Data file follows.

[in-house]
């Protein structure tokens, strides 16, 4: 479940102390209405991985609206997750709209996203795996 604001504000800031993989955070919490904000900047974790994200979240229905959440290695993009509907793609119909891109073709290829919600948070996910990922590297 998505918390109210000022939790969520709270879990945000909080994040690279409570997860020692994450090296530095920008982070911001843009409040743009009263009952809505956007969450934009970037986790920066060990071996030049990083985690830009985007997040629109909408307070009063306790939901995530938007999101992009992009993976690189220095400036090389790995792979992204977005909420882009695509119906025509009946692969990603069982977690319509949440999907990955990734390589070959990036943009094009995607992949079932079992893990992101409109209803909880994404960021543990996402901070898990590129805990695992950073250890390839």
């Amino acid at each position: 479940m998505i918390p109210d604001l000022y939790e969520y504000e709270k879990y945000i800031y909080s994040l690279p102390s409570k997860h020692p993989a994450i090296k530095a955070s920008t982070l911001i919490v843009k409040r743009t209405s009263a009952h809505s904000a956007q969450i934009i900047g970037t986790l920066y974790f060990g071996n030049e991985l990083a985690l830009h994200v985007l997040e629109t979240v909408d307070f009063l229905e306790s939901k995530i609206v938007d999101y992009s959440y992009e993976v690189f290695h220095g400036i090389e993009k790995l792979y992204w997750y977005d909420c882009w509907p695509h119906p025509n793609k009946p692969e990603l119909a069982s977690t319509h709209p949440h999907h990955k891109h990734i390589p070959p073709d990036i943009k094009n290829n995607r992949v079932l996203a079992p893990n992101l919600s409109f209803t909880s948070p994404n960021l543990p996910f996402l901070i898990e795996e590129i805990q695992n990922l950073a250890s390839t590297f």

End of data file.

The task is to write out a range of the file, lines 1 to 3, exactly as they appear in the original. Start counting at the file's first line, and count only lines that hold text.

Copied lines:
[in-house]
């Protein structure tokens, strides 16, 4: 479940102390209405991985609206997750709209996203795996 604001504000800031993989955070919490904000900047974790994200979240229905959440290695993009509907793609119909891109073709290829919600948070996910990922590297 998505918390109210000022939790969520709270879990945000909080994040690279409570997860020692994450090296530095920008982070911001843009409040743009009263009952809505956007969450934009970037986790920066060990071996030049990083985690830009985007997040629109909408307070009063306790939901995530938007999101992009992009993976690189220095400036090389790995792979992204977005909420882009695509119906025509009946692969990603069982977690319509949440999907990955990734390589070959990036943009094009995607992949079932079992893990992101409109209803909880994404960021543990996402901070898990590129805990695992950073250890390839």
């Amino acid at each position: 479940m998505i918390p109210d604001l000022y939790e969520y504000e709270k879990y945000i800031y909080s994040l690279p102390s409570k997860h020692p993989a994450i090296k530095a955070s920008t982070l911001i919490v843009k409040r743009t209405s009263a009952h809505s904000a956007q969450i934009i900047g970037t986790l920066y974790f060990g071996n030049e991985l990083a985690l830009h994200v985007l997040e629109t979240v909408d307070f009063l229905e306790s939901k995530i609206v938007d999101y992009s959440y992009e993976v690189f290695h220095g400036i090389e993009k790995l792979y992204w997750y977005d909420c882009w509907p695509h119906p025509n793609k009946p692969e990603l119909a069982s977690t319509h709209p949440h999907h990955k891109h990734i390589p070959p073709d990036i943009k094009n290829n995607r992949v079932l996203a079992p893990n992101l919600s409109f209803t909880s948070p994404n960021l543990p996910f996402l901070i898990e795996e590129i805990q695992n990922l950073a250890s390839t590297f």